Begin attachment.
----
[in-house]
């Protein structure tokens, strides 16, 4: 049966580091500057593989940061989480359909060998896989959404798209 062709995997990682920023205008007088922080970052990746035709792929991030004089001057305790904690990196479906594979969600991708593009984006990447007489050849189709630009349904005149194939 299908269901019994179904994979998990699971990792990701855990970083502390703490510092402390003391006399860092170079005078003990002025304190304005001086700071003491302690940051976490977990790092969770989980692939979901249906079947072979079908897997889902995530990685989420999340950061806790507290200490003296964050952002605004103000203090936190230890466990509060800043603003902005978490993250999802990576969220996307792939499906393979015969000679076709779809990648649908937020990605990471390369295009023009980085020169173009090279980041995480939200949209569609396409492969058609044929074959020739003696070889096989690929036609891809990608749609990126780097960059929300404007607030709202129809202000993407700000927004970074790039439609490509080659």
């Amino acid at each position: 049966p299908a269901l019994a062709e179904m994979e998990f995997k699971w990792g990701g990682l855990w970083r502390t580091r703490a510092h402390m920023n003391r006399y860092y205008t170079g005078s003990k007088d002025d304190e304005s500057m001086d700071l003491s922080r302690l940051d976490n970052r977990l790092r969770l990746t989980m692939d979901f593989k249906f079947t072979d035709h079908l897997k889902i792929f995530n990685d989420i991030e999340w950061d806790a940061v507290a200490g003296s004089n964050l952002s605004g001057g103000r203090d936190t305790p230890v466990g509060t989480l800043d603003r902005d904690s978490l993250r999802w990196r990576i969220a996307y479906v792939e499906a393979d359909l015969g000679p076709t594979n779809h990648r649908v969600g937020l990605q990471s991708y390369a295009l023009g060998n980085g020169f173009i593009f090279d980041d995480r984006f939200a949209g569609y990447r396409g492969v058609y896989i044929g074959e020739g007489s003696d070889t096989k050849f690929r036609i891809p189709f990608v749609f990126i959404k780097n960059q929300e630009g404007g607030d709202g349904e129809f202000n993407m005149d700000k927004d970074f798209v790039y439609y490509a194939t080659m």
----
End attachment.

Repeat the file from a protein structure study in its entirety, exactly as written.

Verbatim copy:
[in-house]
């Protein structure tokens, strides 16, 4: 049966580091500057593989940061989480359909060998896989959404798209 062709995997990682920023205008007088922080970052990746035709792929991030004089001057305790904690990196479906594979969600991708593009984006990447007489050849189709630009349904005149194939 299908269901019994179904994979998990699971990792990701855990970083502390703490510092402390003391006399860092170079005078003990002025304190304005001086700071003491302690940051976490977990790092969770989980692939979901249906079947072979079908897997889902995530990685989420999340950061806790507290200490003296964050952002605004103000203090936190230890466990509060800043603003902005978490993250999802990576969220996307792939499906393979015969000679076709779809990648649908937020990605990471390369295009023009980085020169173009090279980041995480939200949209569609396409492969058609044929074959020739003696070889096989690929036609891809990608749609990126780097960059929300404007607030709202129809202000993407700000927004970074790039439609490509080659």
């Amino acid at each position: 049966p299908a269901l019994a062709e179904m994979e998990f995997k699971w990792g990701g990682l855990w970083r502390t580091r703490a510092h402390m920023n003391r006399y860092y205008t170079g005078s003990k007088d002025d304190e304005s500057m001086d700071l003491s922080r302690l940051d976490n970052r977990l790092r969770l990746t989980m692939d979901f593989k249906f079947t072979d035709h079908l897997k889902i792929f995530n990685d989420i991030e999340w950061d806790a940061v507290a200490g003296s004089n964050l952002s605004g001057g103000r203090d936190t305790p230890v466990g509060t989480l800043d603003r902005d904690s978490l993250r999802w990196r990576i969220a996307y479906v792939e499906a393979d359909l015969g000679p076709t594979n779809h990648r649908v969600g937020l990605q990471s991708y390369a295009l023009g060998n980085g020169f173009i593009f090279d980041d995480r984006f939200a949209g569609y990447r396409g492969v058609y896989i044929g074959e020739g007489s003696d070889t096989k050849f690929r036609i891809p189709f990608v749609f990126i959404k780097n960059q929300e630009g404007g607030d709202g349904e129809f202000n993407m005149d700000k927004d970074f798209v790039y439609y490509a194939t080659m």